You're observations are pretty much spot on.
Some of you might be interested in a bit more info about the Emert case, it's actually pretty interesting how the whole thing went down. The following details are quoted from the legal textbook Water Resource Management, Fifth Edition p. 461
"The record shows that on July 3, 1976, the defendants entered the Colorado River from public land to do a float trip downstream. The Colorado River flows westerly and bisects the ranch of the Ritschard Cattle Company. As it passes throught the ranch it varies in depth from 12" to several feet. The rafts on which the defendants floated were designed to draw five to six inches of water, and had leg holes through which the occupants could extend their legs into the water below the rafts. This enabled the defendants as they floated down the river to touch the bed of the river from time to time to control the rafts, avoid rocks and overhangs, and to stay in the main channel of the river. They touched the riverbed as it crossed the Ritschard ranch. The defendants did not, however, leave their rafts or encroach upon the shoreline or manks of the river or islands owned by the Ritschard Cattle Company.
Upon being notified that a party of floaters was approaching, Con Ritschard and his foreman extended a single strand of barbed wire across the river at the location of the Ritschard private bridge. The strand of barbed wire was from eight ot ten inches above the surface of the water and was placed in this position specifically to impede the defendants. Ritschard and his foreman remained on the bridge to tell defendants they were trespassing on private property. Defendants Taylor and Wilson were stopped at the bridge and told they were trespassing. They denied this and floated their rafts under the barbed wire and remained under the bridge for a period of time until defendant Emmert, and others in the rafting party caught up with them. Shortly, a deputy sheriff arrived and placed the defendants under arrest, and they were subsequently charged with third degree criminal trespass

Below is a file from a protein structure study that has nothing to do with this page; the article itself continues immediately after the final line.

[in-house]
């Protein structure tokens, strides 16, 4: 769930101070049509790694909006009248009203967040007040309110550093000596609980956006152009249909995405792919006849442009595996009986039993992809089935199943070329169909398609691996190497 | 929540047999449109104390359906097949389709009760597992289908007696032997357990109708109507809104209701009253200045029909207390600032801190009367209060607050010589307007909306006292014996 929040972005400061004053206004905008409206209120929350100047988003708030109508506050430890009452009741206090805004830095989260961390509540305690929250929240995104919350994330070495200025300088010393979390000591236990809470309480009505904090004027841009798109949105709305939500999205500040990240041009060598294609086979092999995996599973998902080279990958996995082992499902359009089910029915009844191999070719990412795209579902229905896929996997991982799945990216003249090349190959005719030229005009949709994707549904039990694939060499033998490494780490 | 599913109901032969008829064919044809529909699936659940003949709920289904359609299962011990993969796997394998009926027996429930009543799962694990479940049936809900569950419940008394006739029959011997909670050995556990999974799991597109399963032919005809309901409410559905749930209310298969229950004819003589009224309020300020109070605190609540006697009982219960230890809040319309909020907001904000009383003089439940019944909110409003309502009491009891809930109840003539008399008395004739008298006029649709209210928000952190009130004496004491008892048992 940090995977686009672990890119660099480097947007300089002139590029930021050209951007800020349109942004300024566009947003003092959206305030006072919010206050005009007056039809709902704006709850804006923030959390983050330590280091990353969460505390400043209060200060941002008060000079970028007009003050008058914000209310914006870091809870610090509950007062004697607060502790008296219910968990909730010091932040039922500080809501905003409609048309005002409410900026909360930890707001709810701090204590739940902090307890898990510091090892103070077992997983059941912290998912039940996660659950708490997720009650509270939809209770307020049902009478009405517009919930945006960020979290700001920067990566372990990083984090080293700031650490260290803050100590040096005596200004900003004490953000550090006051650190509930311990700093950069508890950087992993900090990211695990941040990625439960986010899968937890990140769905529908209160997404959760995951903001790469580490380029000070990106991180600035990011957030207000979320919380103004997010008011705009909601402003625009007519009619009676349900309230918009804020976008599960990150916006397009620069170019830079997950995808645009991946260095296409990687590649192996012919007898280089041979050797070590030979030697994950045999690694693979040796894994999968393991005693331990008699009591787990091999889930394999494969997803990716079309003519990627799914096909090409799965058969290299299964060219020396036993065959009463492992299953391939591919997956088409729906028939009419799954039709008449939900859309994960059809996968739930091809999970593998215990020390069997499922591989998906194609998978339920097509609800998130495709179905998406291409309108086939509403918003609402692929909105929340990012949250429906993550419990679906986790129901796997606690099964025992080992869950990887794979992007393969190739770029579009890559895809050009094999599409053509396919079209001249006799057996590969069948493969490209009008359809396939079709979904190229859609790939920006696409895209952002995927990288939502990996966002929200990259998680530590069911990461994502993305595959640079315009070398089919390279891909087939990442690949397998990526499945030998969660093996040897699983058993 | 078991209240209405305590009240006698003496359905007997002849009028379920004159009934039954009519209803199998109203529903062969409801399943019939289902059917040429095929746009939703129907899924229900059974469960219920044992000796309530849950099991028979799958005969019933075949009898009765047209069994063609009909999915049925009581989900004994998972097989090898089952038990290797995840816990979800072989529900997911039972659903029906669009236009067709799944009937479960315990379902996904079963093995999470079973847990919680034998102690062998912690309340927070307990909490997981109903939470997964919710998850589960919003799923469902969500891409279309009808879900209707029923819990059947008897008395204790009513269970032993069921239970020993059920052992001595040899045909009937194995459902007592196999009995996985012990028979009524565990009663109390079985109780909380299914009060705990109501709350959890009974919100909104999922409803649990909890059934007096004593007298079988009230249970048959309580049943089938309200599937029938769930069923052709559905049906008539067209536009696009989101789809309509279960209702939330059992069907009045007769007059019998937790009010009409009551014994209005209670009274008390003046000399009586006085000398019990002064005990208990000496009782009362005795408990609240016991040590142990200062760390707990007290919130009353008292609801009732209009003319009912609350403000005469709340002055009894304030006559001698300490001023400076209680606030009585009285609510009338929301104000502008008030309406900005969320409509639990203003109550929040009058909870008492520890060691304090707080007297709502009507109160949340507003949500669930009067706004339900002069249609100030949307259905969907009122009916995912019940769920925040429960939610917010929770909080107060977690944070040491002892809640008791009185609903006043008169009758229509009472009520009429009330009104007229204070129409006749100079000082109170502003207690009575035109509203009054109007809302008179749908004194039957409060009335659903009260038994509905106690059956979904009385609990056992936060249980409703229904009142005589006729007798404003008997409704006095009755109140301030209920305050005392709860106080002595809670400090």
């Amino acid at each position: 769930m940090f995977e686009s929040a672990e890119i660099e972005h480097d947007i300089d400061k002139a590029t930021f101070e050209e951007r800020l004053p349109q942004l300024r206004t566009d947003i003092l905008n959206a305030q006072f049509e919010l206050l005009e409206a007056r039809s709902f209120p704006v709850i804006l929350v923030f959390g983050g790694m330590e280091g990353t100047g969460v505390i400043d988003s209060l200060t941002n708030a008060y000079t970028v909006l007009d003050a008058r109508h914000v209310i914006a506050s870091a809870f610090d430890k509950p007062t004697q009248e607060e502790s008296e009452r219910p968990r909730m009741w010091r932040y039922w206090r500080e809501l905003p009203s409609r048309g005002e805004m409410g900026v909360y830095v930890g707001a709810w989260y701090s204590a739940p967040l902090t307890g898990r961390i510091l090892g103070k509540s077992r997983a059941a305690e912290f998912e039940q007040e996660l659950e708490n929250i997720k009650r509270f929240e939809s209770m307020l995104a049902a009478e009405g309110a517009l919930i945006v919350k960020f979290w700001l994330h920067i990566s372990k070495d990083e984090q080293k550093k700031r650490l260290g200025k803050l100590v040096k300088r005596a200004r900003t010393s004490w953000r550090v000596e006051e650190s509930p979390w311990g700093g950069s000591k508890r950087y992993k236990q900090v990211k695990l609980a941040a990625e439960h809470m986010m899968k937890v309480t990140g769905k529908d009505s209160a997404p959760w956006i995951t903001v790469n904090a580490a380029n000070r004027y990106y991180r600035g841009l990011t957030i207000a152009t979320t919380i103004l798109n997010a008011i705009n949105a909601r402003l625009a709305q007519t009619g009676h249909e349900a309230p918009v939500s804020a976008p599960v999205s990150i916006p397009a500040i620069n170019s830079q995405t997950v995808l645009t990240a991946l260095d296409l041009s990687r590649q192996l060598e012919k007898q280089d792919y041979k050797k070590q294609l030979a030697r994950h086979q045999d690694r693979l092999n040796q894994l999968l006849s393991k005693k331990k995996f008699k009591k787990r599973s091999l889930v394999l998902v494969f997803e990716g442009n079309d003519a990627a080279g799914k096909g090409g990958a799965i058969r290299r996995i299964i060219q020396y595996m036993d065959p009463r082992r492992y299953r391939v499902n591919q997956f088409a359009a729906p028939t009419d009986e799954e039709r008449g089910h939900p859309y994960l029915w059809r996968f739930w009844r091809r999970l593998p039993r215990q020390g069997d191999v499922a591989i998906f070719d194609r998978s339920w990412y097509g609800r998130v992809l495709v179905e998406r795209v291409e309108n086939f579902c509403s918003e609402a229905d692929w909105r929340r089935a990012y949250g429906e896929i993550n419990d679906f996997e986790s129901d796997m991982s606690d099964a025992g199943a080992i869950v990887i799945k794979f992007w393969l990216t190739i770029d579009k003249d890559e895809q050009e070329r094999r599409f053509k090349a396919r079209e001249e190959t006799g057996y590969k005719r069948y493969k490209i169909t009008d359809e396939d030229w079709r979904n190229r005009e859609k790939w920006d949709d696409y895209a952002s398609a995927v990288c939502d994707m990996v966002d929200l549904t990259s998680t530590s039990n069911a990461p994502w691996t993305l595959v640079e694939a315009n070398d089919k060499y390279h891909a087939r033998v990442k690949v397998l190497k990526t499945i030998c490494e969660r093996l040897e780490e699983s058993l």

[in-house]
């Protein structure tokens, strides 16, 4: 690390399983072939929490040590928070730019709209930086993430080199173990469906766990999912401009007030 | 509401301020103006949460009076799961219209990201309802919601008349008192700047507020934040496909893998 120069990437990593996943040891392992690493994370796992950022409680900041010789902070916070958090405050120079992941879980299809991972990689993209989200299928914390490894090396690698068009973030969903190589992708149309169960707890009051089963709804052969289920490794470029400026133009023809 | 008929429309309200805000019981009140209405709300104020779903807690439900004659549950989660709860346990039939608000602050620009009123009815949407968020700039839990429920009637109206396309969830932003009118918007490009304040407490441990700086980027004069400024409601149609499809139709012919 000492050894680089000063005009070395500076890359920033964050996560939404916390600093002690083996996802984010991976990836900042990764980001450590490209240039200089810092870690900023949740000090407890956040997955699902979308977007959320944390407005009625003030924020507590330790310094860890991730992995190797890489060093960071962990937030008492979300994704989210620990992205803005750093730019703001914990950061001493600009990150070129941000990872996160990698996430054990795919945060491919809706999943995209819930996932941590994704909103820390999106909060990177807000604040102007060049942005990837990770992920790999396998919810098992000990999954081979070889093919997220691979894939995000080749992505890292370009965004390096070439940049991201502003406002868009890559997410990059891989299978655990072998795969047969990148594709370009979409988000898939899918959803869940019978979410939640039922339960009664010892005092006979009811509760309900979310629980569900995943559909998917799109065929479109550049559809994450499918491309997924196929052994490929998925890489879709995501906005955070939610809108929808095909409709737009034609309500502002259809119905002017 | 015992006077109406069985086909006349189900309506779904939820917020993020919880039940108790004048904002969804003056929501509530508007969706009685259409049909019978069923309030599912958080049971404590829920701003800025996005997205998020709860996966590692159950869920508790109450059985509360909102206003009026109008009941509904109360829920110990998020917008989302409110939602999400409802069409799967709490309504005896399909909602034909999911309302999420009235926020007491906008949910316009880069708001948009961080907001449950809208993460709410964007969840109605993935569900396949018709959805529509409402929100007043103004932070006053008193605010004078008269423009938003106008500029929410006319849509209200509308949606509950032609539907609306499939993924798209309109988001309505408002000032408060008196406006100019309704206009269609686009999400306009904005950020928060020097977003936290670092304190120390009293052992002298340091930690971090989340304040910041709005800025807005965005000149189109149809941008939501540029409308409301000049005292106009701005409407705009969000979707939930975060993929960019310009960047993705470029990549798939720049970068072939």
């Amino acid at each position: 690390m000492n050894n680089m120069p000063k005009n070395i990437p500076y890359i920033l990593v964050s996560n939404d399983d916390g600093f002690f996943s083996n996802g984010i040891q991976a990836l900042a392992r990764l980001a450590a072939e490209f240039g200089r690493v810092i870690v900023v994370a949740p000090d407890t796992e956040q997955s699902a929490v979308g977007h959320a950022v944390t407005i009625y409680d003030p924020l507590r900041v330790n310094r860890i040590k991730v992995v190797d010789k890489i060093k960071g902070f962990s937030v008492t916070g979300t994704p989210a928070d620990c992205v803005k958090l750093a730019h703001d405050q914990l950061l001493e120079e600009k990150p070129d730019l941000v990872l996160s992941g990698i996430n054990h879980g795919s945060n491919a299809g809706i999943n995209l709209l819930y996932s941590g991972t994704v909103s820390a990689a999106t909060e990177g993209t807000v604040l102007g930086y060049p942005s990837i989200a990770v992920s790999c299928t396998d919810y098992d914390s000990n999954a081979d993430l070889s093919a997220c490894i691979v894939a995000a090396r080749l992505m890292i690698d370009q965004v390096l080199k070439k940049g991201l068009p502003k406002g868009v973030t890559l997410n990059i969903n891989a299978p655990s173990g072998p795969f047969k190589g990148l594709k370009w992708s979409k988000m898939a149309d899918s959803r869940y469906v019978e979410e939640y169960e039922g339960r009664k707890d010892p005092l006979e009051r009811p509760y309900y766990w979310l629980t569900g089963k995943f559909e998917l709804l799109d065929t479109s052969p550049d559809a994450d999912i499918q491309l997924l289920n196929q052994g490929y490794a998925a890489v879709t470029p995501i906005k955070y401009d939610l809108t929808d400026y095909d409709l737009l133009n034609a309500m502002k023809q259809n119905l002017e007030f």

The parties stipulated that the river is non-navigable and had not historically been used for commercial or trade purposes of any kind. However, the river had been used in the past by recreational floaters using rafts, tubes, kayaks and flat-bottomed boats, despite the express objection of the Ritschards. At the time of the incident, the river had been posted with no-trespassing signs.
Also, it was agreed that substantially all of the Ritschard ranch land was deeded land with no exclusion of the bed of the river, and that the area where the defendants were stopped was such an area, with the land on both sides of the river owned by the Ritschard Cattle Company"
David Emmert was not, and is not a lawyer, to my knowledge. He represented himself as a pro se defendant. Any lawyer worth his salt would have never agreed that to the stipulation that the river was non-navigable, and anyone who passed 6th grade history knows full well that the Colorado had in fact been used for commercial purposes, historically. Instead, Emmert chose to contend that his actions were lawful according to section 5, Article XVI of the Colorado Constitution, which reads: "The water of every natural stream, not heretofore appropriated, within the state of Colorado, is hereby declared to be the property of the public, and the same is dedicated to the use of the people of the state, subject to appropriation as hereinafter provided"
While the Emmert decision is not in fact, a law, it does represent the Colorado Supreme Court's interpretation of section 5, Article XVI, at that time. Many feel that the court interpreted the article incorrectly and that the current court might interpret it differently. I happen to be one of those folks, as were justices Groves and Carrigan, who dissented. In his dissent, Carrigan wrote: "The constitutional language in no way supports any intent to provide for exclusive private use of public waters" I couldn't agree more...